Interviewed for a job on Thursday, which I was hired for, starting in mid-April. This will assist me in getting an apartment. The job will require a new laptop, and I found a Gateway, later the same day, on sale for $450, after a $200 rebate. The laptop has Wi-Fi built in, so I can use it in my search for an apartment, while staying at the Hotel Colorado. The hotel is run by Westside Rentals, a company that lists apartments. To have access to their data base, you must pay $60 for 60 days of access. I have decided to look on my own, and if I can not find anything, then I will sign up for their services.

Week Five 4/2 - 4/8

Spent most of the week looking for an apartment, walking through the neighborhood of Pico and La Cienega, and going around and around with a very elderly man about an apartment. In the end, his children advised him to not bother renting, since he doesn't need the money, is in failing health, and has more important things to worry about than renting an efficiency to a stranger.

Interviewed on Friday for an apartment near the corner of Wilshire and Bundy, which is in West L.A., just north of Santa Monica. They are still working on re-plumbing the water, which is why it has not been rented yet. The unit is managed by a real estate office, which said they would rent to me starting Monday, 4/9.

Stopped by a shop called the Writers Store, and bought the latest version of Final Draft, used to format screenplays, and a book on screenplay formatting, in addition to a book, Breakfast with Sharks, a screenwriter's guide to the business.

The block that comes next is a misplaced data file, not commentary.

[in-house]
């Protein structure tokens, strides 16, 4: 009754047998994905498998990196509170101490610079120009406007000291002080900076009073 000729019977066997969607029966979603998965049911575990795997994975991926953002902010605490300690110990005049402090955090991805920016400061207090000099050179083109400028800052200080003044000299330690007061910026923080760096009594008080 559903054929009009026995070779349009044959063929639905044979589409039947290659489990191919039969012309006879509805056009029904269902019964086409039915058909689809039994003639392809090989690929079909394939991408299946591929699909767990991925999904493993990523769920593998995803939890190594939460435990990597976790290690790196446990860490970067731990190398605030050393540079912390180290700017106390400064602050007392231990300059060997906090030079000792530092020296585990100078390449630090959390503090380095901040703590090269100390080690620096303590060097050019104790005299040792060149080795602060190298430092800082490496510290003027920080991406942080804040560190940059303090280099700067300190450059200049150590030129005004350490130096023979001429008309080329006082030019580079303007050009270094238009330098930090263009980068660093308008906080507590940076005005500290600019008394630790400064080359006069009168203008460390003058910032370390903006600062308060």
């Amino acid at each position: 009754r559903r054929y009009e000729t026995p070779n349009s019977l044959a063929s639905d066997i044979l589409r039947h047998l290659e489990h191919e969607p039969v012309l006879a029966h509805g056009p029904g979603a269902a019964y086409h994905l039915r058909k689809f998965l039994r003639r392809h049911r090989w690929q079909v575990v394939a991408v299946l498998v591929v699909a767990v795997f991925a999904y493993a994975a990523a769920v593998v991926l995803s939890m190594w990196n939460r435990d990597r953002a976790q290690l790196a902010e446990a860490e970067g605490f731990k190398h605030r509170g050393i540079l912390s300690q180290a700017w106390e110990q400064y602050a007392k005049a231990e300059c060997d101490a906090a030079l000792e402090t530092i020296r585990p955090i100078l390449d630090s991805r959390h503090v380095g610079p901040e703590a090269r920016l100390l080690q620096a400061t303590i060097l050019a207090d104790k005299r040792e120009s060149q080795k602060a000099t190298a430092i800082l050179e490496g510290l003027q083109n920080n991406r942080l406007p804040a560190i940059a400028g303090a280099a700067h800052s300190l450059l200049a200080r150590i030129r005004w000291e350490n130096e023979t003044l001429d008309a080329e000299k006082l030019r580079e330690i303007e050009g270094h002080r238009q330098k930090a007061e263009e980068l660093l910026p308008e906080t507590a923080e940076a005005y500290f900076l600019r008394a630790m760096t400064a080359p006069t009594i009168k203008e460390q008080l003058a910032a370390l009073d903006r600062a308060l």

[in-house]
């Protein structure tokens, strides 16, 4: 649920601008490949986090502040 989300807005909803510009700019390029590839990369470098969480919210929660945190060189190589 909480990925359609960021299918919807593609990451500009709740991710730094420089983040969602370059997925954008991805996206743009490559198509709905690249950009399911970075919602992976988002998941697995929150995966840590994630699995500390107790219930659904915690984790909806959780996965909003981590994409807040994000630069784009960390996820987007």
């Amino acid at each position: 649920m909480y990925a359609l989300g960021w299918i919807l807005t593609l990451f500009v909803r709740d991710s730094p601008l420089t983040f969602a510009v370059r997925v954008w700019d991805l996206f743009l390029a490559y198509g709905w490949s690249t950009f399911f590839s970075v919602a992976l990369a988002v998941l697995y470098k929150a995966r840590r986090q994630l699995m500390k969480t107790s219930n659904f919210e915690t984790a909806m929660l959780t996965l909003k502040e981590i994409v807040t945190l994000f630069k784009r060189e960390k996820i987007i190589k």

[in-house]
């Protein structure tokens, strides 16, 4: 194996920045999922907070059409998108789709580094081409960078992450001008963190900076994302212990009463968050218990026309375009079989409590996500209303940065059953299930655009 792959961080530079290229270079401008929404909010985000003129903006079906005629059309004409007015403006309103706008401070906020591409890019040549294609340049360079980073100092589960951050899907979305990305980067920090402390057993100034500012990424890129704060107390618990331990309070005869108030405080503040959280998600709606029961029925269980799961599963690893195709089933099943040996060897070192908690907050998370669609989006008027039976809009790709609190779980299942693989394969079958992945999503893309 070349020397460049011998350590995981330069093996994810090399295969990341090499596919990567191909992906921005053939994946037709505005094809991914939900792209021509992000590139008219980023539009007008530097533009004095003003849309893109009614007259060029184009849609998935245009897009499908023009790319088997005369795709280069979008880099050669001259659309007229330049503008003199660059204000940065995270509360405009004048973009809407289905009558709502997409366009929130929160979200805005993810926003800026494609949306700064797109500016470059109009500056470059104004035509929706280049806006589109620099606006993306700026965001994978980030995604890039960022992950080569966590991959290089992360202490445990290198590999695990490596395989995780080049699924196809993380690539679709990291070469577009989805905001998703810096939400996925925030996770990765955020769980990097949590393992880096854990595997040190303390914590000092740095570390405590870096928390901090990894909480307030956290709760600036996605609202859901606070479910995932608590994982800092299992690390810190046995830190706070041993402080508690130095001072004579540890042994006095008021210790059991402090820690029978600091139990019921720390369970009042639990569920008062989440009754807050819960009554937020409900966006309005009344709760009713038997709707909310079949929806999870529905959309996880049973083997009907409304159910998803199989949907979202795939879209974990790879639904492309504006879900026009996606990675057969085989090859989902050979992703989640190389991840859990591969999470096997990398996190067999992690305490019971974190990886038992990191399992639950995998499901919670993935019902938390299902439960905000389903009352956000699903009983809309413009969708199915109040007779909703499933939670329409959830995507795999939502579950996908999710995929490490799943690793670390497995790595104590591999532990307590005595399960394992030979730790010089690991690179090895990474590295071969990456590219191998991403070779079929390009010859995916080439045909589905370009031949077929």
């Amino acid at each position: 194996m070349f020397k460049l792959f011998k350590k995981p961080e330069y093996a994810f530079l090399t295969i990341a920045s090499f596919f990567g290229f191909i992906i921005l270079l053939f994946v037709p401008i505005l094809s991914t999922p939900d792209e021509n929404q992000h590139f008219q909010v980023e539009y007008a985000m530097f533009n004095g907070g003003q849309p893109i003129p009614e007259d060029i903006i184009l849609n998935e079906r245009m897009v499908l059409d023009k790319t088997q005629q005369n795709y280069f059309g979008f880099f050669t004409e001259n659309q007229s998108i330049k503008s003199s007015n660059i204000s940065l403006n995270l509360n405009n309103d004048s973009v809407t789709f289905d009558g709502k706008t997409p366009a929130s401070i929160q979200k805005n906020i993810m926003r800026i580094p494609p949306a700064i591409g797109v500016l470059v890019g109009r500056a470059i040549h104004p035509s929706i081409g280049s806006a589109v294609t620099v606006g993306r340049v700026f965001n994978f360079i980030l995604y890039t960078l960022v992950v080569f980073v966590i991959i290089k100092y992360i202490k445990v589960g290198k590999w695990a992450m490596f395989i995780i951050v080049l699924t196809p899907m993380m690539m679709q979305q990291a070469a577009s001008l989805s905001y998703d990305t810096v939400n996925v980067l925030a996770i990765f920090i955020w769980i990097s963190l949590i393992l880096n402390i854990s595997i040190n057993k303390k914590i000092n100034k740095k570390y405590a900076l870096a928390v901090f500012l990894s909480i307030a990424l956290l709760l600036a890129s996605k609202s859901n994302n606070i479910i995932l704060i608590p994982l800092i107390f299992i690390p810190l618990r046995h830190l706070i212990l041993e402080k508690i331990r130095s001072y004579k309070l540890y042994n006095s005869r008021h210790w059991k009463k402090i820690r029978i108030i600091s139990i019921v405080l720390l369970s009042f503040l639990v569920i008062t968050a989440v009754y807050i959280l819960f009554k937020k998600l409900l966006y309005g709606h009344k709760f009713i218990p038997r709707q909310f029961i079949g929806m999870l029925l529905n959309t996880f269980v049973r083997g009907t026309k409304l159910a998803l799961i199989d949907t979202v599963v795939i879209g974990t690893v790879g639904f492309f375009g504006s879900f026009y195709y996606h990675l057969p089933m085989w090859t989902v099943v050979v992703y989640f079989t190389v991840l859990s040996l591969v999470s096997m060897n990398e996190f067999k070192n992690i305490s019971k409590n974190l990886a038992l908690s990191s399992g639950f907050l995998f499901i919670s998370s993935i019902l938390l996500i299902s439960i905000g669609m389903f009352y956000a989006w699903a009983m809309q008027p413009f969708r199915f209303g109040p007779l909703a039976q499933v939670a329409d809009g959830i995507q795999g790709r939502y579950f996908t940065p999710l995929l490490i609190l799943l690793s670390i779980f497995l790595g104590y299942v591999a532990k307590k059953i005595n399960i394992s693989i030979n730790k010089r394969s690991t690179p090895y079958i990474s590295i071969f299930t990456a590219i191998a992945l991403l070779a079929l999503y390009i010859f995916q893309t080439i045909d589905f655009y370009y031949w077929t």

Went to a Russian Orthodox church for Sunday services, with local friends who go to the church regularly. My friends are considering making a movie about church doctrine, to educate the young about their traditions.


Week Six 4/9 - 4/15

Spent the week getting the keys to my new apartment, and getting furniture, organizing things. Water is on. Got electricity on Tuesday. Wilshire and Bundy is a good neighborhood, lots of stores and eateries nearby, and easy to get to the beach or to Hollywood, and close enough to the ocean to keep the temperature from getting unbearable in the summer. This is an efficiency for $795 a month, hot water included. This area is west of my initial location of Pico and La Cienega, and just east of Brentwood, and is actually a better location. There is a free Wi-Fi connection, so I may not need to get a phone line to access the internet.

I have started a new weekly routine, of sending out thank you cards every Saturday, to those who have helped me in the process of getting settled in a new location, and finding a new career. This should help me to keep a better perspective on things.

Found some of my furniture through the Goodwill store in Santa Monica, which held everything until I could rent a small U-Haul truck for the move. I also used the truck to drive to Hollywood to meet with a distant relative who makes trailers (short promo movies). While driving around town in the truck, I was flagged down by many offering to help me. There sure are a lot of guys here eagerly looking for work.

Headed back to Buffalo Saturday to close up my Buffalo apartment. I want to be out by May first.

Week Seven 4/16 - 4/22

Spent Easter Sunday with family, which was a nice way to begin my 2 week stay in Buffalo. Starting to determine what to burn, what to bring. Everything must go, either to California, or to somebody or somewhere in town.

Week Eight 4/23 - 4/29

This was my last week in Buffalo, so I had to clear the apartment, and clean it, and get my security deposit back. As they say, everything must go!